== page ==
Combatting Plasmodium falciparum malaria in endemic settings: vaccination should complement rather than devalue low-technology interventions

Document Type : Editorials


1 College of Health Sciences, VinUniversity, Gia Lam District, Hanoi 100000, Vietnam

2 Center for Global Health, Perelman School of Medicine, University of Pennsylvania, Philadelphia, PA 1904, USA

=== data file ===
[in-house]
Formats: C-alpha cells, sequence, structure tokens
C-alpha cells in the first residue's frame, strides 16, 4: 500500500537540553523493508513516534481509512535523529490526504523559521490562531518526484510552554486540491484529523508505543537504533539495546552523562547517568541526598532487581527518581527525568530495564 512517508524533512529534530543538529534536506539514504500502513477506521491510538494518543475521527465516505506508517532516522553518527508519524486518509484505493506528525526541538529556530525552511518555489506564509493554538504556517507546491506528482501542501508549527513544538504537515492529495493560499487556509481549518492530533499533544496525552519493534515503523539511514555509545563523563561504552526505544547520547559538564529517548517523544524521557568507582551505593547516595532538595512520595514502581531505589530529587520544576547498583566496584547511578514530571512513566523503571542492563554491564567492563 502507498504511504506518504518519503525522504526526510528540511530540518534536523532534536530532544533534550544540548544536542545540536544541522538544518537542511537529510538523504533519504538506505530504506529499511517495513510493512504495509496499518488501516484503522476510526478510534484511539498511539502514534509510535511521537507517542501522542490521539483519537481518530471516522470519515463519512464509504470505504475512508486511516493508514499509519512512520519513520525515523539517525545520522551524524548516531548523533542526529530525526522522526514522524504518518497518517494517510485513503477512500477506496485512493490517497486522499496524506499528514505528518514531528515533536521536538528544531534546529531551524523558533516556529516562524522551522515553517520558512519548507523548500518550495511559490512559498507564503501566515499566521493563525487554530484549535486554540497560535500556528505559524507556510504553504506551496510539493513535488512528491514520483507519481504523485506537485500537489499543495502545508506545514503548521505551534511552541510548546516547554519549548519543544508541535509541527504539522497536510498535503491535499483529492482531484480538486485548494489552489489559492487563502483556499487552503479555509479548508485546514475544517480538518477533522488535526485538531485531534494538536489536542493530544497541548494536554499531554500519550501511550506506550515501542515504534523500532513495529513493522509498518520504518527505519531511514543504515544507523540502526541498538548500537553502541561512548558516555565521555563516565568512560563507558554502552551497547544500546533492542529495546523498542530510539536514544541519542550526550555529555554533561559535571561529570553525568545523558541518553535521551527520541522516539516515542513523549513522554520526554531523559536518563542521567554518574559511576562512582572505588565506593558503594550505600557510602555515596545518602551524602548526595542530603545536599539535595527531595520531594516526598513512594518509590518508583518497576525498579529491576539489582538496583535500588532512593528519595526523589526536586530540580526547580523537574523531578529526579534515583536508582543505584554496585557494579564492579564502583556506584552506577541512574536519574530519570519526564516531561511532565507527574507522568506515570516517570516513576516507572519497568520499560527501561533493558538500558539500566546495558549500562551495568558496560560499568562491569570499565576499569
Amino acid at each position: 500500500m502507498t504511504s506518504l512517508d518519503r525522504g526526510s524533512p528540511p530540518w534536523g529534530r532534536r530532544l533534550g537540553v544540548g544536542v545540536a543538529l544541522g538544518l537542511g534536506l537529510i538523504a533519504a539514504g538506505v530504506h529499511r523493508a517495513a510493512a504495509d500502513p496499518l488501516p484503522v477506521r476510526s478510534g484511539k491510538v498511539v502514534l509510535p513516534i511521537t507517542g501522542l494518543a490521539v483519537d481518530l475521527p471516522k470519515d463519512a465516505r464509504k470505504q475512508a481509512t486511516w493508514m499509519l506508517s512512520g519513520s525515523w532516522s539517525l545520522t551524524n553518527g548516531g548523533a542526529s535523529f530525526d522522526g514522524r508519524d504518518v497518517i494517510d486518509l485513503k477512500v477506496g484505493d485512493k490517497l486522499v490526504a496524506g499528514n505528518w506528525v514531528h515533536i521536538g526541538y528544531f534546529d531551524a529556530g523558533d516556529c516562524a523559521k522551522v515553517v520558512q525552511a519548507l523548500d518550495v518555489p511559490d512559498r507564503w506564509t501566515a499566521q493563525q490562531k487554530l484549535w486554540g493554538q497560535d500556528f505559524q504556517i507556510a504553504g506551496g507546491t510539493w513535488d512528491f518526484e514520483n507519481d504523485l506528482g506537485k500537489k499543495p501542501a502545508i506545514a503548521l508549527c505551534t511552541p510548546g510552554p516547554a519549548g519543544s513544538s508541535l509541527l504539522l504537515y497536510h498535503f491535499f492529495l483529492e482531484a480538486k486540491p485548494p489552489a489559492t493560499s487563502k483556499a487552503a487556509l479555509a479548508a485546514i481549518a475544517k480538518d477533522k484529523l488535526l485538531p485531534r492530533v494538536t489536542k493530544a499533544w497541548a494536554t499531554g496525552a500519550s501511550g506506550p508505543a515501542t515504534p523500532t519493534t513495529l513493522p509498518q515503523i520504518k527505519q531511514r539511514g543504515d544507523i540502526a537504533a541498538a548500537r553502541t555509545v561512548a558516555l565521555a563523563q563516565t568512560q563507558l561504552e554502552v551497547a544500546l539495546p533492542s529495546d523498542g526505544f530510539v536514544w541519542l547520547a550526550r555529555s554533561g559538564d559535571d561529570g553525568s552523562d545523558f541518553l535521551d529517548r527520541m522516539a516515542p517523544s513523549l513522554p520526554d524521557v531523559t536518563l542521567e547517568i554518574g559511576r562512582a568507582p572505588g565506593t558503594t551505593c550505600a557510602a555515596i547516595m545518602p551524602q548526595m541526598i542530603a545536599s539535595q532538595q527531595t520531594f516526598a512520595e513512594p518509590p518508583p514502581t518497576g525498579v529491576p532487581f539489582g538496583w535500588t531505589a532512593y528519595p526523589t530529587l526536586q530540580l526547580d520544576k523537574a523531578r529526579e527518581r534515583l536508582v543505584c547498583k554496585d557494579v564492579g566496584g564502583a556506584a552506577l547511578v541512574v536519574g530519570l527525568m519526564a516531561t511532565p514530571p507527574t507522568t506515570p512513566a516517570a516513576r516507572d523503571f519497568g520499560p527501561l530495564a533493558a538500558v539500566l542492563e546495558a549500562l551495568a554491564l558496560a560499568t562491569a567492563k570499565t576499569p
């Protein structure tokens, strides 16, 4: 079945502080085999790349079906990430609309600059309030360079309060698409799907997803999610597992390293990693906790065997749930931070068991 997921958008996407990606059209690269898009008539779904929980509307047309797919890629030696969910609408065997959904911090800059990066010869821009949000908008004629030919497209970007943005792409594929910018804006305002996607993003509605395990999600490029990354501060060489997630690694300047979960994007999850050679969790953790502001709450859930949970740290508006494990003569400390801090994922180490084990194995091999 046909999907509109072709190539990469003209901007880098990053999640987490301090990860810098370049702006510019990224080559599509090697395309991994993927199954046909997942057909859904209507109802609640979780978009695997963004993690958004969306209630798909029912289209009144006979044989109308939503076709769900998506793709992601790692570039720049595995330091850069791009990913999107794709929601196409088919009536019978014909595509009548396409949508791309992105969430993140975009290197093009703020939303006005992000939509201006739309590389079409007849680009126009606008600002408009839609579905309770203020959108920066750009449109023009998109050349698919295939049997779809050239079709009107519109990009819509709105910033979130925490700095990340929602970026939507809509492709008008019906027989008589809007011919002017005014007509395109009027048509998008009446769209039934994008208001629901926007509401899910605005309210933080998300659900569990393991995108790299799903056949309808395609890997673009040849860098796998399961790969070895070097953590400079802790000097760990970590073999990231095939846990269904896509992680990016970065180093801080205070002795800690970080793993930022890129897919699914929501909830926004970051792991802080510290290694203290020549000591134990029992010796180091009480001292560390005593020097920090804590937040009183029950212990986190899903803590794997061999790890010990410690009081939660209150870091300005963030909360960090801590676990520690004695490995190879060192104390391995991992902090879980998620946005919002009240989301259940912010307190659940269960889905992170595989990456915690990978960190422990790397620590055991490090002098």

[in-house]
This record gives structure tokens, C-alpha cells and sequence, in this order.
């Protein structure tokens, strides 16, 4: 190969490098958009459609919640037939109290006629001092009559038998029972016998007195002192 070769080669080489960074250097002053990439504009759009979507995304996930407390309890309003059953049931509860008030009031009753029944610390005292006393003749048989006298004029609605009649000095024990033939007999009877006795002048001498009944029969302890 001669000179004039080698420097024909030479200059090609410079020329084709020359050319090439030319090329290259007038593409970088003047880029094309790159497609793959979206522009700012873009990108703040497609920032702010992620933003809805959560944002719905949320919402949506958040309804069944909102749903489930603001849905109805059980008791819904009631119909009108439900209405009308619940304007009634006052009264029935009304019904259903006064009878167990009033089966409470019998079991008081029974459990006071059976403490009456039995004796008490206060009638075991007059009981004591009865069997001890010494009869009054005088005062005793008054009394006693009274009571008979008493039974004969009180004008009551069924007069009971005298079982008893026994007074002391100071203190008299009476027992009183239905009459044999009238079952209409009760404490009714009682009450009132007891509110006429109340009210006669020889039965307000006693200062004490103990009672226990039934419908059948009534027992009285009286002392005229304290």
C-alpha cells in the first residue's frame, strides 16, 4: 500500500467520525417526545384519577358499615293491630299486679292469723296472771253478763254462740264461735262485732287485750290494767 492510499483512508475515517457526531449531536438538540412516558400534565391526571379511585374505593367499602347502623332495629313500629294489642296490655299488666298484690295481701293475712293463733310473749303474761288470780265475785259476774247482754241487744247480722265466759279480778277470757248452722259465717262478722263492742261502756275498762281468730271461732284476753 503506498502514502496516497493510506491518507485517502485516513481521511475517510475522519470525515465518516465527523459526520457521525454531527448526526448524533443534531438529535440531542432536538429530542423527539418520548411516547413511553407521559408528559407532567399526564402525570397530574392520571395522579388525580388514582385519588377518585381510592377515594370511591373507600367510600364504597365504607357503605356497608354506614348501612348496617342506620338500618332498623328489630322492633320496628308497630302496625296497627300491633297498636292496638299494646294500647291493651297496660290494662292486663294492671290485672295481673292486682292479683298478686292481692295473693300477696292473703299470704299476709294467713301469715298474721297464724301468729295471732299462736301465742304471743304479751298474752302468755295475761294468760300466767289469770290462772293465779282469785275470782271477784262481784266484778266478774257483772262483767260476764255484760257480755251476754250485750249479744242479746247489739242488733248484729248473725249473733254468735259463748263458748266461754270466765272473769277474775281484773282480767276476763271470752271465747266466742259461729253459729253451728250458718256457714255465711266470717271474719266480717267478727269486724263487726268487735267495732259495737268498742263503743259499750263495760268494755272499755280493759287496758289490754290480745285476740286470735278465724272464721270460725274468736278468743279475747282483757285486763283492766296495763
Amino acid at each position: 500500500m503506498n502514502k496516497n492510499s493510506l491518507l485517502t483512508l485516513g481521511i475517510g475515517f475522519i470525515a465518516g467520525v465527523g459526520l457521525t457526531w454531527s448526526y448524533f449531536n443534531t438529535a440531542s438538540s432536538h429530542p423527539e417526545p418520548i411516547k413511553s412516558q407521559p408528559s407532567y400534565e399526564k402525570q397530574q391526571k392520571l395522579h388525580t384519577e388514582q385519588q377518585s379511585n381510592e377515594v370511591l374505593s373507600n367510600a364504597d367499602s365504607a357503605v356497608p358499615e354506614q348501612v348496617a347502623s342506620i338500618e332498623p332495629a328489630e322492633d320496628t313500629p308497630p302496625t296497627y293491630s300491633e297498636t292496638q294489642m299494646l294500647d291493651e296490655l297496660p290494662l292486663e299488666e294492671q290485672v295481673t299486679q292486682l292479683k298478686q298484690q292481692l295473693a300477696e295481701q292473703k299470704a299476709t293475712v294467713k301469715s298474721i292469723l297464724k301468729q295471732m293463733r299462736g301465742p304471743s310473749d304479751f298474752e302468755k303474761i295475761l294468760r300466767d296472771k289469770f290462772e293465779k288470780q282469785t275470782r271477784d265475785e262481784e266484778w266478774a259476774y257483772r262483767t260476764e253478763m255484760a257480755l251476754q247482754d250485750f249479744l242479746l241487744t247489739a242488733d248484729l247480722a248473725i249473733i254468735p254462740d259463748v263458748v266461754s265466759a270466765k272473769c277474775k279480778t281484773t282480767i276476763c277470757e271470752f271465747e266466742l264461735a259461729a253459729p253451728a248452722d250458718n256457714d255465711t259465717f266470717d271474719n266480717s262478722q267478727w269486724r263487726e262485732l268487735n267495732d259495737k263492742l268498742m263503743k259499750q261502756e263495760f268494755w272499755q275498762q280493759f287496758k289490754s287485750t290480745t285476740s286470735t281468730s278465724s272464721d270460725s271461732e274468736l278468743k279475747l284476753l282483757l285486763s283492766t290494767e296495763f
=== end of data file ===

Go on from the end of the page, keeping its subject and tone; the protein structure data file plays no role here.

Background: The global health challenge posed by malaria continues to be significant, with 249 million clinical cases documented in 2022, leading to more than 600,000 deaths, primarily among children living in endemic regions. Despite a decline in malaria mortality in the early 2000s, recent trends show a concerning rise in confirmed incidence, surpassing pre-COVID-19 pandemic levels. The imminent widespread introduction of two commercially available vaccines against Plasmodium falciparum marks a pivotal advancement in prevention of this major human pathogen, albeit with moderate concerns over several issues. While first generation versions offer a remarkably promising new tool, they are not the panacea that is the holy grail of infectious disease vaccinology. Until such time, established interventions like insecticide-treated nets and indoor residual spraying remain crucial to malaria control. Challenges persist, including poor distribution and quality of mosquito netting, exacerbated by climate change impacts on vector Anopheles species. In order to address these concerns, an integrated modus operandi is needed that combines traditional techniques with innovative strategies. This should emphasize improving net distribution, enhancing surveillance, and tackling mosquito behavioral adaptations. For concerted progress towards global elimination of P. falciparum malaria to be made, it is imperative that in the foreseeable future a multifaceted low-technology approach continues alongside vaccine implementation, rather than be replaced by it.



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